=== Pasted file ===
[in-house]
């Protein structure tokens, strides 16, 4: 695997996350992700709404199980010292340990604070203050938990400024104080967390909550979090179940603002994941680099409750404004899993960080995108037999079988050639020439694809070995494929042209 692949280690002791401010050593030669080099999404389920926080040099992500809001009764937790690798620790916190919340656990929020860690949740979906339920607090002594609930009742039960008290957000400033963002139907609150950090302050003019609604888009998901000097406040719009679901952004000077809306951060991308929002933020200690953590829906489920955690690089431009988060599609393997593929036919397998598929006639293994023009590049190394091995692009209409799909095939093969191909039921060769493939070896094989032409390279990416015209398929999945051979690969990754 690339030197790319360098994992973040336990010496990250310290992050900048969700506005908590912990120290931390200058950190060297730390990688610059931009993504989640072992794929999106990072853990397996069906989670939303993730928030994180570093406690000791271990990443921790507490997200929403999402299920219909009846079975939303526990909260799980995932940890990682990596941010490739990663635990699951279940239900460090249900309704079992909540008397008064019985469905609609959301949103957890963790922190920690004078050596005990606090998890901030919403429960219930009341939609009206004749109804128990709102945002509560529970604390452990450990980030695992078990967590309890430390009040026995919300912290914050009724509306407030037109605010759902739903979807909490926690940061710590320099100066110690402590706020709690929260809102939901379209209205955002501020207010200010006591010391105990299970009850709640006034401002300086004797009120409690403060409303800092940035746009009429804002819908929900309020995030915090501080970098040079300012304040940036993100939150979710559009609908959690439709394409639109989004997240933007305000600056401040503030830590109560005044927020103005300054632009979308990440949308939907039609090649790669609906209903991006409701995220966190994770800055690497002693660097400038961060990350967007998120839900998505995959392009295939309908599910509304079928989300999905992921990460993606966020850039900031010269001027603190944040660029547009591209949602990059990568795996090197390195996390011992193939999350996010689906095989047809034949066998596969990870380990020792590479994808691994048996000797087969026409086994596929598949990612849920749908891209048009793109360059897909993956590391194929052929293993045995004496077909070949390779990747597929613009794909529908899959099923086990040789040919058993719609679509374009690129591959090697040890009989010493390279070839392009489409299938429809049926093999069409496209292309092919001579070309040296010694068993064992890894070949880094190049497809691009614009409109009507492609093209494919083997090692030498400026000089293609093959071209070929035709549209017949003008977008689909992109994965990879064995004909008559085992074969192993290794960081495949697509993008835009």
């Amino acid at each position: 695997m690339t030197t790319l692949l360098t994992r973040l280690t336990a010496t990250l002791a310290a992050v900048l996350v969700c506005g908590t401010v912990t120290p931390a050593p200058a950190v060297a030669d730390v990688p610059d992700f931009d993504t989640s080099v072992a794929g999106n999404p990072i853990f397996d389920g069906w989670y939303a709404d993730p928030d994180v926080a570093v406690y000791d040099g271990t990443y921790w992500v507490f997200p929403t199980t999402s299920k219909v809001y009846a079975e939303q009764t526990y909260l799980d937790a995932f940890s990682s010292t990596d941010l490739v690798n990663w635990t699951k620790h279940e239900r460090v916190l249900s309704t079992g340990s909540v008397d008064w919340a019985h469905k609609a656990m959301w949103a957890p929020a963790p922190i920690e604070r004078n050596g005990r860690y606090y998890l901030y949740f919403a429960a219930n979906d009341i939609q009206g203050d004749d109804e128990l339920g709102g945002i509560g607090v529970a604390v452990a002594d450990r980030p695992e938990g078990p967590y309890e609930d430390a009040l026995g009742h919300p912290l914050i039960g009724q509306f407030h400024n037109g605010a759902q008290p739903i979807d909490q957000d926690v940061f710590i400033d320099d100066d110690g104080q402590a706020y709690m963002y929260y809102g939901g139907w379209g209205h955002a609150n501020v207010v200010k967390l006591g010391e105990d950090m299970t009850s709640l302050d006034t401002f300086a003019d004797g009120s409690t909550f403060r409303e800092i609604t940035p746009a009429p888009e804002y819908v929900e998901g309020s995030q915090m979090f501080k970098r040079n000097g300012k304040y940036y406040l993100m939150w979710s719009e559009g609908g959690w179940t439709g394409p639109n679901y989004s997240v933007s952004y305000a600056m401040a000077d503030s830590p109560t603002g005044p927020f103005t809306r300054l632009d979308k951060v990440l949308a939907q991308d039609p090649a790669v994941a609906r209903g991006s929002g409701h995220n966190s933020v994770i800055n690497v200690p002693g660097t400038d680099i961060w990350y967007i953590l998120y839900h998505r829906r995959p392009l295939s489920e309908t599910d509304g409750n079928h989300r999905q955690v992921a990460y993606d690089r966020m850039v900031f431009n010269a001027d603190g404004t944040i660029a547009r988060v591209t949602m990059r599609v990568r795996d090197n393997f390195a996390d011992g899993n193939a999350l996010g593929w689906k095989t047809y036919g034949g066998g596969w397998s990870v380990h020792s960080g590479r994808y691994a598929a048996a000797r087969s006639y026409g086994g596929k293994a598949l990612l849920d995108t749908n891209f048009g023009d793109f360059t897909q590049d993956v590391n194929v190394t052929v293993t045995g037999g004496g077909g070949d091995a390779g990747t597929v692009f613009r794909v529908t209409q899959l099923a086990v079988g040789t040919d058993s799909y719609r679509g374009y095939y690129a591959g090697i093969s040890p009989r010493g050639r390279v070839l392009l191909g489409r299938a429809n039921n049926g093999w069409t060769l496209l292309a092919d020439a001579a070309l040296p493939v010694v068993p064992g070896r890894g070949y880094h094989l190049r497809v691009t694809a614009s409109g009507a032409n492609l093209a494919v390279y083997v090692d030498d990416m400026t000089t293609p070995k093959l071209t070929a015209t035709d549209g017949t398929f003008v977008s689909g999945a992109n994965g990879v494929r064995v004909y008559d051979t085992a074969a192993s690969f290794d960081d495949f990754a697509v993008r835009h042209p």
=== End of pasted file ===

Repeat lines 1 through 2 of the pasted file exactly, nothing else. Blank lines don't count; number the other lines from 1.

[in-house]
């Protein structure tokens, strides 16, 4: 695997996350992700709404199980010292340990604070203050938990400024104080967390909550979090179940603002994941680099409750404004899993960080995108037999079988050639020439694809070995494929042209 692949280690002791401010050593030669080099999404389920926080040099992500809001009764937790690798620790916190919340656990929020860690949740979906339920607090002594609930009742039960008290957000400033963002139907609150950090302050003019609604888009998901000097406040719009679901952004000077809306951060991308929002933020200690953590829906489920955690690089431009988060599609393997593929036919397998598929006639293994023009590049190394091995692009209409799909095939093969191909039921060769493939070896094989032409390279990416015209398929999945051979690969990754 690339030197790319360098994992973040336990010496990250310290992050900048969700506005908590912990120290931390200058950190060297730390990688610059931009993504989640072992794929999106990072853990397996069906989670939303993730928030994180570093406690000791271990990443921790507490997200929403999402299920219909009846079975939303526990909260799980995932940890990682990596941010490739990663635990699951279940239900460090249900309704079992909540008397008064019985469905609609959301949103957890963790922190920690004078050596005990606090998890901030919403429960219930009341939609009206004749109804128990709102945002509560529970604390452990450990980030695992078990967590309890430390009040026995919300912290914050009724509306407030037109605010759902739903979807909490926690940061710590320099100066110690402590706020709690929260809102939901379209209205955002501020207010200010006591010391105990299970009850709640006034401002300086004797009120409690403060409303800092940035746009009429804002819908929900309020995030915090501080970098040079300012304040940036993100939150979710559009609908959690439709394409639109989004997240933007305000600056401040503030830590109560005044927020103005300054632009979308990440949308939907039609090649790669609906209903991006409701995220966190994770800055690497002693660097400038961060990350967007998120839900998505995959392009295939309908599910509304079928989300999905992921990460993606966020850039900031010269001027603190944040660029547009591209949602990059990568795996090197390195996390011992193939999350996010689906095989047809034949066998596969990870380990020792590479994808691994048996000797087969026409086994596929598949990612849920749908891209048009793109360059897909993956590391194929052929293993045995004496077909070949390779990747597929613009794909529908899959099923086990040789040919058993719609679509374009690129591959090697040890009989010493390279070839392009489409299938429809049926093999069409496209292309092919001579070309040296010694068993064992890894070949880094190049497809691009614009409109009507492609093209494919083997090692030498400026000089293609093959071209070929035709549209017949003008977008689909992109994965990879064995004909008559085992074969192993290794960081495949697509993008835009």